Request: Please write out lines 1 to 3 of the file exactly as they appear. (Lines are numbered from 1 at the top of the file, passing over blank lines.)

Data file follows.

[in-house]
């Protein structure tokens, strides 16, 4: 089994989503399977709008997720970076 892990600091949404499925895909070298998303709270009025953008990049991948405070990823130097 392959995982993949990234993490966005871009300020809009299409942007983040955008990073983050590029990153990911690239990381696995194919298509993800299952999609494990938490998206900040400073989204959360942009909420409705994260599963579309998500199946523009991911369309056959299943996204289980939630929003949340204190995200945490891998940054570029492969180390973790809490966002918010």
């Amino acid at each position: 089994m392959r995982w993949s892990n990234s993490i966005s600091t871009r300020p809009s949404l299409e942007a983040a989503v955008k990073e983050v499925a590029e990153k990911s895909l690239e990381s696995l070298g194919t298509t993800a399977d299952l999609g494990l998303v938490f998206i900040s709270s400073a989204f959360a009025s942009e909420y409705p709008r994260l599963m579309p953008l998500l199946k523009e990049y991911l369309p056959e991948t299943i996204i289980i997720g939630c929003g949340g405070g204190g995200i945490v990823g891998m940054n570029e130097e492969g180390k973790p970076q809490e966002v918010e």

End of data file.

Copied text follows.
[in-house]
């Protein structure tokens, strides 16, 4: 089994989503399977709008997720970076 892990600091949404499925895909070298998303709270009025953008990049991948405070990823130097 392959995982993949990234993490966005871009300020809009299409942007983040955008990073983050590029990153990911690239990381696995194919298509993800299952999609494990938490998206900040400073989204959360942009909420409705994260599963579309998500199946523009991911369309056959299943996204289980939630929003949340204190995200945490891998940054570029492969180390973790809490966002918010």
């Amino acid at each position: 089994m392959r995982w993949s892990n990234s993490i966005s600091t871009r300020p809009s949404l299409e942007a983040a989503v955008k990073e983050v499925a590029e990153k990911s895909l690239e990381s696995l070298g194919t298509t993800a399977d299952l999609g494990l998303v938490f998206i900040s709270s400073a989204f959360a009025s942009e909420y409705p709008r994260l599963m579309p953008l998500l199946k523009e990049y991911l369309p056959e991948t299943i996204i289980i997720g939630c929003g949340g405070g204190g995200i945490v990823g891998m940054n570029e130097e492969g180390k973790p970076q809490e966002v918010e």